(Medical Xpress)—A team of researchers working at the University of California's Memory and Aging Center has found that emotional contagion appears to increase in a linear progression with patients who have Alzheimer's disease (AD). In their paper published in the journal Proceedings of the National Academy of Sciences, the team says their findings indicate that emotional contagion grows stronger in patients with both the precursor Mild Cognitive Impairment (MCI) and full-blown AD.
Emotional contagion is where one person mimics the emotions of another. The phenomenon is very common in human infants—upon seeing someone else smile, they tend to smile too. Babies have also been found to cry upon hearing other babies cry. The tendency to mimic others' emotions regresses as people age, but this new study suggests it makes a reappearance in people who experience some forms of cognitive impairment later on in life.
Prior research has shown that AD causes damage to parts of the brain that are responsible for emotion—thus not all emotional problems with AD patients can be attributed to a natural human response to mental adversity. Both MCI and AD patients have been found to experience higher rates of depression and anxiety. Until now however, little research has been done to find out if people revert to mimicking the emotions of others as a type of response mechanism.
To learn more, the researchers performed psychological surveys on 120 people diagnosed with AD or MCI. Their inquiries focused mostly on emotional empathy. The team also enlisted the assistance of 111 healthy volunteers to serve as a control group. All of the participants also underwent MRI exams to test for levels of disease progression.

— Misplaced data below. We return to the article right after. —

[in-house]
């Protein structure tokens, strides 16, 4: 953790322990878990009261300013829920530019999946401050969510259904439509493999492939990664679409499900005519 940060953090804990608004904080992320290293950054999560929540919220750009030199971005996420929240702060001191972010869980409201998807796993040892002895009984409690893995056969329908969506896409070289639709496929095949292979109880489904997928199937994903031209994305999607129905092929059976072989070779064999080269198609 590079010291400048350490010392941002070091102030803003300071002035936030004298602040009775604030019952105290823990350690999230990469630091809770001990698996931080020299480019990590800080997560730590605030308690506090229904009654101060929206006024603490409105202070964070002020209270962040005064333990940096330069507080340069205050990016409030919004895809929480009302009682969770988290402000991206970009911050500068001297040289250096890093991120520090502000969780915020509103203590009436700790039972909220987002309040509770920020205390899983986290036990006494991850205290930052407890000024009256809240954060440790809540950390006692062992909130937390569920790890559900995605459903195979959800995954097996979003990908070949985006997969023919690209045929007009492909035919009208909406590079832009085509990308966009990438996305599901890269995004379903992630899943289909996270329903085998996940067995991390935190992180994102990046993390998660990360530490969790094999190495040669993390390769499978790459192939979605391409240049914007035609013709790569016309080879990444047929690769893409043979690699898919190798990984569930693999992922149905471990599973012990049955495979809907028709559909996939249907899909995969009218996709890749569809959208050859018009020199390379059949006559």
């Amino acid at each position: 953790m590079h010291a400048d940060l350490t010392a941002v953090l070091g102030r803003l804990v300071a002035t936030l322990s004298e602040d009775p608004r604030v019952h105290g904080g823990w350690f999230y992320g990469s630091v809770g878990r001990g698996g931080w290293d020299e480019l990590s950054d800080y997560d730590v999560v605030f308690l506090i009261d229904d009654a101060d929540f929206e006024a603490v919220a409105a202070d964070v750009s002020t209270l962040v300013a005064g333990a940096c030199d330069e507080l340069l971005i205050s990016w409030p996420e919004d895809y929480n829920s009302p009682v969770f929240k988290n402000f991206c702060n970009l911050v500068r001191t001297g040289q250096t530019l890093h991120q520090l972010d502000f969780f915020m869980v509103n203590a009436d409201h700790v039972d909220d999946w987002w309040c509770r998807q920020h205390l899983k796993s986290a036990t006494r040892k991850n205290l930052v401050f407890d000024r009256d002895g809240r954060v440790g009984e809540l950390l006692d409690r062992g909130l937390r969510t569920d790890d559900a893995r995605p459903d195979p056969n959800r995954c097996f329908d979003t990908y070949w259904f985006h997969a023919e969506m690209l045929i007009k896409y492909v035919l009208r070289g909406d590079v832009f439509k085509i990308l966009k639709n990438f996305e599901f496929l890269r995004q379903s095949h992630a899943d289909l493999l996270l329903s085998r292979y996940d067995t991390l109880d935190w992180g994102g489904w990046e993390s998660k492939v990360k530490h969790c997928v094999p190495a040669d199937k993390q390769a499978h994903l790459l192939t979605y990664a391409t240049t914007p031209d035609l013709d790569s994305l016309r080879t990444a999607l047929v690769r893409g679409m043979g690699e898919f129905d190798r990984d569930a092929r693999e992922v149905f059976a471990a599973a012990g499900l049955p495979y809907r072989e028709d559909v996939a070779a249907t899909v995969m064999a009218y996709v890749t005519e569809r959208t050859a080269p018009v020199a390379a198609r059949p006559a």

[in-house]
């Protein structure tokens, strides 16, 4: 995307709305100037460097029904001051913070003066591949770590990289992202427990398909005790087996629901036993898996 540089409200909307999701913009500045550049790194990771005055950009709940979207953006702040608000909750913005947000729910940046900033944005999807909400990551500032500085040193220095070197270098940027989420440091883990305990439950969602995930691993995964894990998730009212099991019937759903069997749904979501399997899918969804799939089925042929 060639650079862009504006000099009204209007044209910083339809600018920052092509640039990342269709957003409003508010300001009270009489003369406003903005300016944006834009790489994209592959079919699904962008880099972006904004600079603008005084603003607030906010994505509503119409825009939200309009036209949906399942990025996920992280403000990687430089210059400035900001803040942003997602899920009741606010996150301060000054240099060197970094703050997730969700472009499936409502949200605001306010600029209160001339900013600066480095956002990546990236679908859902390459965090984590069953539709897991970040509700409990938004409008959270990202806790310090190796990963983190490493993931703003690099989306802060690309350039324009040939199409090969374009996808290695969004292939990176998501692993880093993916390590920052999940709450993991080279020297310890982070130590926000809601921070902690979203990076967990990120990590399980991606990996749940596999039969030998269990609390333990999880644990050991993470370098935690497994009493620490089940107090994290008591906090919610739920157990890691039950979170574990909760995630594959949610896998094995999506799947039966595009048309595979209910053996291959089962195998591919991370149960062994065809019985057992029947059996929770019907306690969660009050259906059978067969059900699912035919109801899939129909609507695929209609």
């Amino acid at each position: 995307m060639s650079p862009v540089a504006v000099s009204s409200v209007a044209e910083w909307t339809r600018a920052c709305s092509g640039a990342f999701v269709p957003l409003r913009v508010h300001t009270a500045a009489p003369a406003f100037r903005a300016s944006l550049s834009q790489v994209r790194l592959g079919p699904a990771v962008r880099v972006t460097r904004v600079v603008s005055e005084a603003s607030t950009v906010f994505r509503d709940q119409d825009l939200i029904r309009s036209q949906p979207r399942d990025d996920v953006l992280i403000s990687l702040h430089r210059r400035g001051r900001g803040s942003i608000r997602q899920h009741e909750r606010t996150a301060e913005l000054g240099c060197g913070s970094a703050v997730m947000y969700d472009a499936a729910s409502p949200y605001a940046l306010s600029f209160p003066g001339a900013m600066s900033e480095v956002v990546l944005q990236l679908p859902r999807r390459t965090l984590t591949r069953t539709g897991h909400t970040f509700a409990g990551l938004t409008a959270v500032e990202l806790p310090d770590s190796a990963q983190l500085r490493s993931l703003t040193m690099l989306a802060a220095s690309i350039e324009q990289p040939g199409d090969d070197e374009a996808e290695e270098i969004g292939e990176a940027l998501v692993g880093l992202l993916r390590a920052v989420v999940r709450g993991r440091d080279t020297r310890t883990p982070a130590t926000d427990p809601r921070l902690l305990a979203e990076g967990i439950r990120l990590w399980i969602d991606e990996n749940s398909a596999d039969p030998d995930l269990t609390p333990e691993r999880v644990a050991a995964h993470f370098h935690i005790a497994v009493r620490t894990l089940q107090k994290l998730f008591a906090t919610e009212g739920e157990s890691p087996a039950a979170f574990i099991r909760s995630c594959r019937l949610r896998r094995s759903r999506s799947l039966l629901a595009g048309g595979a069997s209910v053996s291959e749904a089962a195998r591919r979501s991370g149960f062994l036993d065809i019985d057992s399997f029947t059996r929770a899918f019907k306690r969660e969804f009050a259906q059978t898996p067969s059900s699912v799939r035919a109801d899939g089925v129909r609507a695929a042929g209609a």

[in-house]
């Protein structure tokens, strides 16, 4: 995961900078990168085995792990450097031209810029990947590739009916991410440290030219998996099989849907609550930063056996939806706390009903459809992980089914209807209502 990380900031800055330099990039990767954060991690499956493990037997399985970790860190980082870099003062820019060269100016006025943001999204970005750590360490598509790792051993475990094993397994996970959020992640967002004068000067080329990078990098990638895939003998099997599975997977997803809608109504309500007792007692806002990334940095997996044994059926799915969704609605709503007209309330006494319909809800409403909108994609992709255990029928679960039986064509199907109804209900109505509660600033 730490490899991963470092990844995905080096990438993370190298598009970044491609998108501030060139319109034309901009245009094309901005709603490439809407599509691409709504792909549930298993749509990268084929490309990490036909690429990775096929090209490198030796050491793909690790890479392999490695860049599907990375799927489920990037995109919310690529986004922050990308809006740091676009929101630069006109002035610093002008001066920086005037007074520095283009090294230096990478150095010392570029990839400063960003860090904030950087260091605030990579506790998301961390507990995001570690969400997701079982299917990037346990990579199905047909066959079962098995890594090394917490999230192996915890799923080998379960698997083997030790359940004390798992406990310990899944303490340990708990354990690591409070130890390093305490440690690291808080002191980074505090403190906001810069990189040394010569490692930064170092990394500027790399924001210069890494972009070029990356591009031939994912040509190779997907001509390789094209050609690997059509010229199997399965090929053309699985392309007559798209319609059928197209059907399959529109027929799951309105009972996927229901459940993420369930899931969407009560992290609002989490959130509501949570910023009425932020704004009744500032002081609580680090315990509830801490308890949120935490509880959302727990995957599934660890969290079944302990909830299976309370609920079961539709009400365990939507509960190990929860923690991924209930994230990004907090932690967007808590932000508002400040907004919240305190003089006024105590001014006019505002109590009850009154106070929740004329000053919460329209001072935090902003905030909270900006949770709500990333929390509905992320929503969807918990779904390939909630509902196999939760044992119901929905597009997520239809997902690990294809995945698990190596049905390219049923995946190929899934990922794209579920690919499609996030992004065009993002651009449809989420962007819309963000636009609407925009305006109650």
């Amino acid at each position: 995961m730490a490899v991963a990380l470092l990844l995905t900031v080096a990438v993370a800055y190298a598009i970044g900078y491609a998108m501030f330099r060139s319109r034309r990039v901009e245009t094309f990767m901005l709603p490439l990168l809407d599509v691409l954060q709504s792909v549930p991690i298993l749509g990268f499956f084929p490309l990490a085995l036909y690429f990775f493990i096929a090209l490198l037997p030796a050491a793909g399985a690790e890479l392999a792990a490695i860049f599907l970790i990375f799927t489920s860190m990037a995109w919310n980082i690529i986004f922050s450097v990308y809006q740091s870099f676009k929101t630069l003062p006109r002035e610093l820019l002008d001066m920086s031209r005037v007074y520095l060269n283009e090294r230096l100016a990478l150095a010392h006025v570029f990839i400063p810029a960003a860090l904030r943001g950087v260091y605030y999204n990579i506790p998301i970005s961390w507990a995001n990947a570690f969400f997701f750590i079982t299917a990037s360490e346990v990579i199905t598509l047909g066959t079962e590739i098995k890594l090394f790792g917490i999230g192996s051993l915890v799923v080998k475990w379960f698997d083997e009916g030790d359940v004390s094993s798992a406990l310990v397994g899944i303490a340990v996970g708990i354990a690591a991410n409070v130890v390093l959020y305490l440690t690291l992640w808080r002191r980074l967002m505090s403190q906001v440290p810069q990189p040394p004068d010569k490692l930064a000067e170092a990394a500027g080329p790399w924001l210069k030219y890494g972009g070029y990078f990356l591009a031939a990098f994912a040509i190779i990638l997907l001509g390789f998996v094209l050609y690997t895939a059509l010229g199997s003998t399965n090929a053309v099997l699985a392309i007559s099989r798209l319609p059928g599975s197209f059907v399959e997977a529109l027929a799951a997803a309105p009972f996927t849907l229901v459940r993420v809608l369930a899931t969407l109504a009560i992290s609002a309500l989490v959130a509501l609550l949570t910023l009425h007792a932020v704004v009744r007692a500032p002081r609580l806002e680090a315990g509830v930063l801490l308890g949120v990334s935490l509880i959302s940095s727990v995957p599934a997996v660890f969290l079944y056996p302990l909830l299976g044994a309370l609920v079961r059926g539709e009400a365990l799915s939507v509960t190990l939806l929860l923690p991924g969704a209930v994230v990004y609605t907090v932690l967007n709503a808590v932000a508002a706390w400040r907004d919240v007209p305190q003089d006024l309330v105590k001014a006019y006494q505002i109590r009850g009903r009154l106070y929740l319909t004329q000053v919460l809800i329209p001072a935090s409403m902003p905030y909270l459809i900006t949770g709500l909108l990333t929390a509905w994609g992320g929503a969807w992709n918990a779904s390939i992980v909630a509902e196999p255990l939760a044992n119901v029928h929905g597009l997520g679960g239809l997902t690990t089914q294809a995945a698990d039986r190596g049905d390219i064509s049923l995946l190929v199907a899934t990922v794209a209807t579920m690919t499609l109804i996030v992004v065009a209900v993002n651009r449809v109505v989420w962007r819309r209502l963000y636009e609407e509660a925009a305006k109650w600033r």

The brain scans revealed damage to the medial temporal lobe—known to be associated with emotional control—in those with dementia and also in the hippocampus, the part of the brain responsible for memory and recall.
An analysis of the results of the surveys and brain scans showed that emotional contagion became apparent in patients with MCI and grew more pronounced at each stage of the progression of AD. They also found that there appeared to be more of a connection between the degree of emotional contagion and damage to the right side of the medial temporal lobe, as compared to the left.
The researchers suggest that patients with dementia may mimic the emotions of others as their ability to gauge their own emotional state deteriorates. Doing so, they suggest, may help patients cope with their ailment. They add they it may also help patients hide their condition from others.
More information: "Heightened emotional contagion in mild cognitive impairment and Alzheimer's disease is associated with temporal lobe degeneration," by Virginia E. Sturm. PNAS. To be available at www.pnas.org/cgi/doi/10.1073/pnas.1301119110